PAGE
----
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I once believed that a quiet classroom, with a teacher dishing out knowledge to the hungry masses was ideal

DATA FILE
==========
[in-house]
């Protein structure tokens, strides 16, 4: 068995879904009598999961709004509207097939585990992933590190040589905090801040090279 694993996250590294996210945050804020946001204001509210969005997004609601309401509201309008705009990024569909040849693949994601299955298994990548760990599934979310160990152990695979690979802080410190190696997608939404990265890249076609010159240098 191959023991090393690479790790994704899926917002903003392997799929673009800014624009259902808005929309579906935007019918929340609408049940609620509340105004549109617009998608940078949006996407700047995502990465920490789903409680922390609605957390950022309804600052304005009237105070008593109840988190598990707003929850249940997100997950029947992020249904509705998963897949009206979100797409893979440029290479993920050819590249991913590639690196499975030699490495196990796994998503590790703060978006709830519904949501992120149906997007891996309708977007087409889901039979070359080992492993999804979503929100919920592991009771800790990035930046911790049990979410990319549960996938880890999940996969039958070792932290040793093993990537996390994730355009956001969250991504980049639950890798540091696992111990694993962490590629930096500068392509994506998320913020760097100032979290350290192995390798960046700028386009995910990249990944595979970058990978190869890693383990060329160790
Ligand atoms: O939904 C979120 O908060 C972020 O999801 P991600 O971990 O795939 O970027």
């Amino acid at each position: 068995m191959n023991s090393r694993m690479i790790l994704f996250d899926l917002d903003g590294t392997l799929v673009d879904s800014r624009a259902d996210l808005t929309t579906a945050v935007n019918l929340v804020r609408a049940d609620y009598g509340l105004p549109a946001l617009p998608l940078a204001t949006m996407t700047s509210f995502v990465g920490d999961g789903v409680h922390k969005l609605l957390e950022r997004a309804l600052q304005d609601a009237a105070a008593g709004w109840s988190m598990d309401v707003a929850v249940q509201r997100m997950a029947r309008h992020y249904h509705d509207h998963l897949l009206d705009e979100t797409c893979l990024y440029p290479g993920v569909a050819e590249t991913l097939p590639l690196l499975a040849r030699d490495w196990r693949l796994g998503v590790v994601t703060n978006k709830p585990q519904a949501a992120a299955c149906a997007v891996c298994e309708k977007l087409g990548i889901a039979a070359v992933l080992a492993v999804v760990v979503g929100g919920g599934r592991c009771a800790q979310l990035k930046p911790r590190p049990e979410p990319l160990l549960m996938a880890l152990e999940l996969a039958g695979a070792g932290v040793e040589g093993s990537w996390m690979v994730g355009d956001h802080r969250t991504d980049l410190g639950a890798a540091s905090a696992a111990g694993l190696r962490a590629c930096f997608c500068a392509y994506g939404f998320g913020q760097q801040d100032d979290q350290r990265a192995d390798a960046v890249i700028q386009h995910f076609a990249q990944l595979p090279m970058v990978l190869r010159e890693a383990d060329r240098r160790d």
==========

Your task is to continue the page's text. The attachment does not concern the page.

and I strove for that as a substitute teacher. I know now these types of classrooms are dead; a place where some students go through the motions and nothing more and move from grade level to grade level without really learning. Regardless of what the test scores show, the teacher and school have failed to teach. I believe that students benefit and learn important social skills from interaction and collaboration with their peers. They can also gain confidence that they have something to contribute. In my planning and teaching, I have had students work in heterogeneous groups and work together to complete tasks or solve problems. Students brainstormed ideas, filled in graphic organizers, and proposed plans together. My goal as a teacher is to create an environment where mistakes are accepted as an opportunity to learn why. From the first day I want to emphasize and nourish the idea that mistakes are part of learning; that real learning can only be acquired through failure and discovery. I believe classrooms and schools should be places for students to feel confident, happy, and safe. I want students to know that their thoughts are valued and I will encourage them to question and share their ideas. My presence outside the classroom was important to me and my students as an opportunity to talk about non-academic topics and get to know each other. I learned about students’ interests, family life, and just simple, everyday happenings. This helped me in my planning and allowed me to tool lessons to better engage the class. The richness of the material in the classroom will play, and has played, an important role in my teaching. Bringing in multiple resources, newspaper articles, fiction, non-fiction, otherside-of-the-coin accounts, picture books, maps, personal anecdotes, was one way I enriched and broadened the content matter. I am very passionate about Social Studies and believe it is too important of a subject to be push to the side. In my student teaching classrooms I included Social Studies wherever and whenever I could; even bringing up current events or a holiday’s historical or cultural significance during the morning announcements. One idea I will utilize, is analyzing the same topic from multiple perspectives; primary and secondary sources will be used along with recollections from authors with historically differing social statuses. I want students to see both sides and be critical of the information used in each case. I am also going to take up Howard Zinn’s (2000) call and look for the unnoticed heroes in the community as well as the unremembered heroes of the past. The stories and knowledge people from the local area share will represent living social studies and contribute to the students’ learning as well as raise awareness of and value to their local community. I am a believer in the arts, which have also gone by the wayside, and the wonderful benefits that come with them. Plays, paintings, poems, stories are opportunities for students to explore and show their creative knowledge and deepen their understanding of the core content. During my time in a kindergarten class, I collaborated with my master teacher and picked out some “action vocabulary” from Jan Brett’s The Umbrella (2004). The students had an opportunity to act out the action words like squabble (a class favorite), pounce, prowl, and fling while performing the story. Their knowledge of the story, vocabulary, and character traits deepened. In the same class, a drawing project acted as an assessment on student knowledge of the characteristics of insects. Students had to draw an insect that had three body parts and six legs; students’ misunderstandings, or understandings, popped out in crayoned details. Social skills and expectations had their place in these lessons, through sharing of materials and being respectful listeners and peers. Equity in the classroom isn’t all students having the same books, pencils, or desks but students having the same opportunities and access. Knowing my students will help me in